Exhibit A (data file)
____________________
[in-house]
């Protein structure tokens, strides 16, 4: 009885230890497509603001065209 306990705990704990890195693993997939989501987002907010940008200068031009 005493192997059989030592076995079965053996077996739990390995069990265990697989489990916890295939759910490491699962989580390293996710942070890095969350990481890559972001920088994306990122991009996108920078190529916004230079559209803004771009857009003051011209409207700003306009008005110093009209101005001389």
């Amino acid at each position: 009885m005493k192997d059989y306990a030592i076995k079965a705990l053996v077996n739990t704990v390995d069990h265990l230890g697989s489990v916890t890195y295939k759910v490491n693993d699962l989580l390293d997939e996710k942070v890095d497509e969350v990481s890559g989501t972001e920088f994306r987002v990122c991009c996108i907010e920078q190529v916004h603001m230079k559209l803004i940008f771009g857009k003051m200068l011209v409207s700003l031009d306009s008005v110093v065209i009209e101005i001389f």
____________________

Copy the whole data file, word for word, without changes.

[in-house]
């Protein structure tokens, strides 16, 4: 009885230890497509603001065209 306990705990704990890195693993997939989501987002907010940008200068031009 005493192997059989030592076995079965053996077996739990390995069990265990697989489990916890295939759910490491699962989580390293996710942070890095969350990481890559972001920088994306990122991009996108920078190529916004230079559209803004771009857009003051011209409207700003306009008005110093009209101005001389």
């Amino acid at each position: 009885m005493k192997d059989y306990a030592i076995k079965a705990l053996v077996n739990t704990v390995d069990h265990l230890g697989s489990v916890t890195y295939k759910v490491n693993d699962l989580l390293d997939e996710k942070v890095d497509e969350v990481s890559g989501t972001e920088f994306r987002v990122c991009c996108i907010e920078q190529v916004h603001m230079k559209l803004i940008f771009g857009k003051m200068l011209v409207s700003l031009d306009s008005v110093v065209i009209e101005i001389f």